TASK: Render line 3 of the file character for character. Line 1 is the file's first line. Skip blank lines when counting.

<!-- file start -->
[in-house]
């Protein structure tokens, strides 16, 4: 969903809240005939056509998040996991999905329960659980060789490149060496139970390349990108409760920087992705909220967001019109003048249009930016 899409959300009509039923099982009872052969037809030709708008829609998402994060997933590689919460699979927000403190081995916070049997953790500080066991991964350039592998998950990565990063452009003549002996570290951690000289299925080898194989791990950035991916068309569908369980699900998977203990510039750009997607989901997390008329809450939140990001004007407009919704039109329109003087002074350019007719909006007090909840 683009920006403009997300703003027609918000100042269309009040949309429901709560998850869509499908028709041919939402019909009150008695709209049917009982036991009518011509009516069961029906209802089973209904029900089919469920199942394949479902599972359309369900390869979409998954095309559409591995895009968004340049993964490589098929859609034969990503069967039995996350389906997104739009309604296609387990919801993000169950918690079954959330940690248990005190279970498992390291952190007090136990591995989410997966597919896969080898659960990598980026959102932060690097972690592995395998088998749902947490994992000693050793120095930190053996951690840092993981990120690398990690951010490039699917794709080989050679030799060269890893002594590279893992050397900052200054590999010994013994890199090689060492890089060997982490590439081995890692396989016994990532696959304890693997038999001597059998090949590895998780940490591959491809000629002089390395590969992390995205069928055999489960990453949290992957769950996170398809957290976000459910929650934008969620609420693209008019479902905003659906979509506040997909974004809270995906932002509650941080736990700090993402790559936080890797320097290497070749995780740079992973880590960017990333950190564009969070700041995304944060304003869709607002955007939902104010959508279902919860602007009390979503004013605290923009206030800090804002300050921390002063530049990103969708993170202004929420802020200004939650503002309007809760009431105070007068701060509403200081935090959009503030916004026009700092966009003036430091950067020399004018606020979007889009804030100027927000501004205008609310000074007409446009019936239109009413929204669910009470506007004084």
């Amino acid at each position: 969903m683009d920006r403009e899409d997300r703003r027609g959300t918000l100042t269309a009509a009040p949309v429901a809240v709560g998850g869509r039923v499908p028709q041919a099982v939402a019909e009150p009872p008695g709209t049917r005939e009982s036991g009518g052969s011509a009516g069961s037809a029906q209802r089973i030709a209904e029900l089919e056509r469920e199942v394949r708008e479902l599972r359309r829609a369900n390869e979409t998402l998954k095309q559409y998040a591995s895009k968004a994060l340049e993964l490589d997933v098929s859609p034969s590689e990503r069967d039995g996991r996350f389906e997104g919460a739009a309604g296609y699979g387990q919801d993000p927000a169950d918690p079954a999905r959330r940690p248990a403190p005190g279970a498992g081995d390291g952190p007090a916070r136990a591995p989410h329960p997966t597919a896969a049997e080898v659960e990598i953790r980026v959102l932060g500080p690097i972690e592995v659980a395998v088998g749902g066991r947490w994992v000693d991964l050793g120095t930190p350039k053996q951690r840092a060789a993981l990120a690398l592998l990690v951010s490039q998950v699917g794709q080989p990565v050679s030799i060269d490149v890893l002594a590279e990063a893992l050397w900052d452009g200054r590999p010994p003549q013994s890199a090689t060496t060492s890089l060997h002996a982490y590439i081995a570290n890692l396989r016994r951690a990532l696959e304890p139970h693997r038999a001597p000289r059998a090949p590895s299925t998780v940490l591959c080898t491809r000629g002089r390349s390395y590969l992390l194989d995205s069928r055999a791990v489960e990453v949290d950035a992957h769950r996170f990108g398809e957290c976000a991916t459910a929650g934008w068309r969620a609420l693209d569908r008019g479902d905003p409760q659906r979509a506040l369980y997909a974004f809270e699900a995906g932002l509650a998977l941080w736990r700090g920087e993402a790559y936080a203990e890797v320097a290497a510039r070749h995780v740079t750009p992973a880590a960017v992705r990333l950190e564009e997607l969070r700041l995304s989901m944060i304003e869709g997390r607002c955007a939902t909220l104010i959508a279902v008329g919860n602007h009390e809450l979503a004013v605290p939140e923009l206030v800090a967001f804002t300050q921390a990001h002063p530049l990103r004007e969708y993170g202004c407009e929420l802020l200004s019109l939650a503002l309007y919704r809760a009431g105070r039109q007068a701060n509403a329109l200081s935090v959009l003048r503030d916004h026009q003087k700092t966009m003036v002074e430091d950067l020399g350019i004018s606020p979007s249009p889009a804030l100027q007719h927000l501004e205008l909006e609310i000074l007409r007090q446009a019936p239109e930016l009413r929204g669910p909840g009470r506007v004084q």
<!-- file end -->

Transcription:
């Amino acid at each position: 969903m683009d920006r403009e899409d997300r703003r027609g959300t918000l100042t269309a009509a009040p949309v429901a809240v709560g998850g869509r039923v499908p028709q041919a099982v939402a019909e009150p009872p008695g709209t049917r005939e009982s036991g009518g052969s011509a009516g069961s037809a029906q209802r089973i030709a209904e029900l089919e056509r469920e199942v394949r708008e479902l599972r359309r829609a369900n390869e979409t998402l998954k095309q559409y998040a591995s895009k968004a994060l340049e993964l490589d997933v098929s859609p034969s590689e990503r069967d039995g996991r996350f389906e997104g919460a739009a309604g296609y699979g387990q919801d993000p927000a169950d918690p079954a999905r959330r940690p248990a403190p005190g279970a498992g081995d390291g952190p007090a916070r136990a591995p989410h329960p997966t597919a896969a049997e080898v659960e990598i953790r980026v959102l932060g500080p690097i972690e592995v659980a395998v088998g749902g066991r947490w994992v000693d991964l050793g120095t930190p350039k053996q951690r840092a060789a993981l990120a690398l592998l990690v951010s490039q998950v699917g794709q080989p990565v050679s030799i060269d490149v890893l002594a590279e990063a893992l050397w900052d452009g200054r590999p010994p003549q013994s890199a090689t060496t060492s890089l060997h002996a982490y590439i081995a570290n890692l396989r016994r951690a990532l696959e304890p139970h693997r038999a001597p000289r059998a090949p590895s299925t998780v940490l591959c080898t491809r000629g002089r390349s390395y590969l992390l194989d995205s069928r055999a791990v489960e990453v949290d950035a992957h769950r996170f990108g398809e957290c976000a991916t459910a929650g934008w068309r969620a609420l693209d569908r008019g479902d905003p409760q659906r979509a506040l369980y997909a974004f809270e699900a995906g932002l509650a998977l941080w736990r700090g920087e993402a790559y936080a203990e890797v320097a290497a510039r070749h995780v740079t750009p992973a880590a960017v992705r990333l950190e564009e997607l969070r700041l995304s989901m944060i304003e869709g997390r607002c955007a939902t909220l104010i959508a279902v008329g919860n602007h009390e809450l979503a004013v605290p939140e923009l206030v800090a967001f804002t300050q921390a990001h002063p530049l990103r004007e969708y993170g202004c407009e929420l802020l200004s019109l939650a503002l309007y919704r809760a009431g105070r039109q007068a701060n509403a329109l200081s935090v959009l003048r503030d916004h026009q003087k700092t966009m003036v002074e430091d950067l020399g350019i004018s606020p979007s249009p889009a804030l100027q007719h927000l501004e205008l909006e609310i000074l007409r007090q446009a019936p239109e930016l009413r929204g669910p909840g009470r506007v004084q």